The companies that have become more aware of their increasingly single audience, however, are leaning on a treacherous script: the suggestion that we all need — no, deserve — to treat ourselves from time to time. The concept for what is now a tenet in advertising strategies originated from a 2011 Parks and Recreation bit in which Tom Haverford (Aziz Ansari) and Donna Meagle (Retta) spend a day celebrating themselves by buying stuff like “clothes, fragrances, massages, mimosas, and fine leather goods.” When it aired, the bit’s “treat yo’ self” catchphrase immediately squirmed into millennials’ vocabulary and onto sorority-printed tank tops as a mantra for justifying luxury purchases. Six years later, many advertisers focusing on singles now see it as the philosophical rallying cry for their changing customer base.
“There are a lot of products that may have been marketed as gifts before that are now a gift for yourself,” said Dunham. “So that’s how that whole ‘treat yourself’ phenomenon became pretty big.”
With that catchphrase as a philosophical seed, an entire word cloud of empty encouragement has sprung from advertisers in recent years. Brands aren’t selling things to you, they’re inspiring, surprising, celebrating, and motivating you. As Jia Tolentino noted in The New York Times Magazine last year, marketers have deemed everything from the Pure Barre workout to purchasing full-bottomed lingerie empowering, despite the fact that the word now “invokes power while signifying the lack of it.” In some cases, companies targeting women have even attempted to intertwine their products with the ideals of feminism.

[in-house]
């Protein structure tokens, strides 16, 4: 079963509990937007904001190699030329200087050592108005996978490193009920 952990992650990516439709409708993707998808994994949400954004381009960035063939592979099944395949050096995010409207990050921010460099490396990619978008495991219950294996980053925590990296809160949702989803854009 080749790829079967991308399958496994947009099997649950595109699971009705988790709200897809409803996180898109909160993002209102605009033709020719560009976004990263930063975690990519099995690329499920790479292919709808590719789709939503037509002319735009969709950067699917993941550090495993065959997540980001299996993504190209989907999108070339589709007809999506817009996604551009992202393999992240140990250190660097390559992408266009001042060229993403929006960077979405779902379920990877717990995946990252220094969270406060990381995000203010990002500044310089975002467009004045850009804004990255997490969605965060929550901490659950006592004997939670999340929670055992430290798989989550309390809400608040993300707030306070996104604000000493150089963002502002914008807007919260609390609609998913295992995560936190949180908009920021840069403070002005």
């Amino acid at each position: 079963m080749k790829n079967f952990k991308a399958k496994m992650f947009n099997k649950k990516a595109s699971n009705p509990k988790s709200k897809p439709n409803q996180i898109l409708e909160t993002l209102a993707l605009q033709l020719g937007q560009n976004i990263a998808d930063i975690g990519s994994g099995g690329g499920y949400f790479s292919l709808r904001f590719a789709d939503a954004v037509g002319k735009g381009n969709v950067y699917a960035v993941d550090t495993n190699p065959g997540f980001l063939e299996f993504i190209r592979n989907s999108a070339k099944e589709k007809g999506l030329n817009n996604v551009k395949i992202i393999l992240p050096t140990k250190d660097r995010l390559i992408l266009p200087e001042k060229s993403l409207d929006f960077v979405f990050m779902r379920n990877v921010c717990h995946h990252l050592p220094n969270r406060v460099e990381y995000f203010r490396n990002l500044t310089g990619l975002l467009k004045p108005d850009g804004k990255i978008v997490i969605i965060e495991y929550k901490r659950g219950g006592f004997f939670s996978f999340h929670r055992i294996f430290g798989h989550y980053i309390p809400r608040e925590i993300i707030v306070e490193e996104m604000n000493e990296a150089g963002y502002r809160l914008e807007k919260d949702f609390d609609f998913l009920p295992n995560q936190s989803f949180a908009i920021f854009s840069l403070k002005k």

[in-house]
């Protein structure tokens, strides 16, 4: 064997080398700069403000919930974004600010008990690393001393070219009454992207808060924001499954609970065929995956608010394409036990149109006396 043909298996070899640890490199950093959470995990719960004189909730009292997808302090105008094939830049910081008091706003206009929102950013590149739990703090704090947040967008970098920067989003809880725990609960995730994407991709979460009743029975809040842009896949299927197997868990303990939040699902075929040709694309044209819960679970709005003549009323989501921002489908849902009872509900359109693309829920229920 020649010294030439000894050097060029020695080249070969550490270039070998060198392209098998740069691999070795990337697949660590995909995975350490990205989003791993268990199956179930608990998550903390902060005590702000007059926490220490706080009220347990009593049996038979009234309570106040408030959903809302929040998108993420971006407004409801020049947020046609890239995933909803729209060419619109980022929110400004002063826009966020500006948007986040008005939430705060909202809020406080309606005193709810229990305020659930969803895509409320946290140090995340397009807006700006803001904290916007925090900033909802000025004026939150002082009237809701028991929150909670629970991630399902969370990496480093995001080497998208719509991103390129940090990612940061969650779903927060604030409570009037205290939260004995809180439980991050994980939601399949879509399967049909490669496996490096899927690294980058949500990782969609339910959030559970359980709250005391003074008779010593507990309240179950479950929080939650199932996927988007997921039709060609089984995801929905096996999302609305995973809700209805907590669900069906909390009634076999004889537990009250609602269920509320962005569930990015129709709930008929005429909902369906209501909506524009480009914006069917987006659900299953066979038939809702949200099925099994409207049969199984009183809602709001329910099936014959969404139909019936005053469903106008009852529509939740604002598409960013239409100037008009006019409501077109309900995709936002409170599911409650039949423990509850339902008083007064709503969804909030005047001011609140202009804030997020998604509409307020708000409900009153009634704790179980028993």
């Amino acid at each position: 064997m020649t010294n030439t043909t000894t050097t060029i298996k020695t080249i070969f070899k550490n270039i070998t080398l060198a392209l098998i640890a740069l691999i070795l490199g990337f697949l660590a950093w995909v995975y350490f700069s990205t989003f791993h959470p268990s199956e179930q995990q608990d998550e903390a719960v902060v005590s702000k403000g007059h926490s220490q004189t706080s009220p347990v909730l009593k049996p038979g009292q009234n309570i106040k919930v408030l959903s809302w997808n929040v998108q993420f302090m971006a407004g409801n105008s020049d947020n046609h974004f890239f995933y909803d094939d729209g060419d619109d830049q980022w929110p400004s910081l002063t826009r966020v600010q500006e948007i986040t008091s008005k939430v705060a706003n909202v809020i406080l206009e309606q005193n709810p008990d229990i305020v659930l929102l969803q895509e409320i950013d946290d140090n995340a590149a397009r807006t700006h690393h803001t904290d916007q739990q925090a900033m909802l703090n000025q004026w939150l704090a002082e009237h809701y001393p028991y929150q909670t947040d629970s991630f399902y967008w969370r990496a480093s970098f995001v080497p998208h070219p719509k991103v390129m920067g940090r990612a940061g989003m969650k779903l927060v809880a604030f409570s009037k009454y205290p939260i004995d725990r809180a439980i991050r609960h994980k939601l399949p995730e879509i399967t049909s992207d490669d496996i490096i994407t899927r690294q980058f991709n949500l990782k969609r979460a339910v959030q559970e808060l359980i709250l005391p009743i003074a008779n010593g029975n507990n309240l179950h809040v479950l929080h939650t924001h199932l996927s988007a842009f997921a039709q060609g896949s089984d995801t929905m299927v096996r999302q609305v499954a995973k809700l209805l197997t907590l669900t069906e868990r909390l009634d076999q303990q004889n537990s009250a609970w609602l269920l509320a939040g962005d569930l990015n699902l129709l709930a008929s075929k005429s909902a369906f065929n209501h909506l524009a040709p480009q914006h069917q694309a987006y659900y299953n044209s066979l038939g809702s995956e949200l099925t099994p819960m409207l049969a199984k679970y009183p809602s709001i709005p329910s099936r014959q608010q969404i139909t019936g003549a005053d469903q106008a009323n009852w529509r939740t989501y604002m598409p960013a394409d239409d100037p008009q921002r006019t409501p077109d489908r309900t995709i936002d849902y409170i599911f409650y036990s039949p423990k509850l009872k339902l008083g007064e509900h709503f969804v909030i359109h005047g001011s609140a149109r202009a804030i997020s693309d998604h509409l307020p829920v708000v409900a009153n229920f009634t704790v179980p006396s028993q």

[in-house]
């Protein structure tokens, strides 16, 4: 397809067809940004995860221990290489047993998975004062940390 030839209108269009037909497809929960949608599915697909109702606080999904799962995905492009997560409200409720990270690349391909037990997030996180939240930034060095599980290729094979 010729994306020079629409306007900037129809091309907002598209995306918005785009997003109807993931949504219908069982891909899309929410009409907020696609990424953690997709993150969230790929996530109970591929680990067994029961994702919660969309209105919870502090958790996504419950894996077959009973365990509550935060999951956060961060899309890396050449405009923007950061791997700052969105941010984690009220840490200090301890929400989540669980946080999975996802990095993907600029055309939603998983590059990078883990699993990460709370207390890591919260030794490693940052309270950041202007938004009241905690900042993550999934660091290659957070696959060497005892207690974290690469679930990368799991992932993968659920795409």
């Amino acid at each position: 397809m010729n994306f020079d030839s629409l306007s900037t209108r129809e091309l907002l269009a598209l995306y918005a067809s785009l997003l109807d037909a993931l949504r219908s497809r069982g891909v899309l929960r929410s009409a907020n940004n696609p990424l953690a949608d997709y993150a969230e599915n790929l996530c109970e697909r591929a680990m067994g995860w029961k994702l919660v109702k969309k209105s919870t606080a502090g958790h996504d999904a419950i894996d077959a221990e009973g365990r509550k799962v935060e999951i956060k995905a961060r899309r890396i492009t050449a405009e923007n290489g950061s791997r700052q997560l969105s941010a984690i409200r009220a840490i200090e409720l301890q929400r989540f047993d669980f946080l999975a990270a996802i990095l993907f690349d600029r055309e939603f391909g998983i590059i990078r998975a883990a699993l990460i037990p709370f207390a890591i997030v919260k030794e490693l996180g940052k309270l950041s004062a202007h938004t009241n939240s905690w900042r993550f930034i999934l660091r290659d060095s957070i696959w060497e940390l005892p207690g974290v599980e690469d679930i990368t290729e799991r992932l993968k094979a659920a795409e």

The new and endless advertising push for single women to indulge and empower themselves is what brought us Singles Swag. The company founder, Jonathan Beskin, followed the playbook on how to target the rising market of single women so closely that he never realized such blatant stereotyping might offend his target market. That’s not to say his business isn’t successful: Beskin said that his subscribers have grown from 50 people in the first month to 10,000 in under a year. When I pushed him to explain how, say, a lint roller was meant to empower a single woman, he said the name of the box was simply part of the marketing language that included “empowering quotes, humor, and sarcasm” that his team has used to build a fan base on sites like Instagram. So why, I asked, use a label that has the potential to alienate consumers?
“The single aspect is more about our messaging, and the messaging we include in the box,” he said. “We don’t make assumptions that single women need this, or need something different. It’s just kind of a fun way to treat yourself.”
I ended the conversation confused. The box is marketed to singles, but it’s just a random collection of unrelated products that fit vaguely into a valuable brand persona. Either way, the underlying capitalist message is the same: Above all else, treat yourself.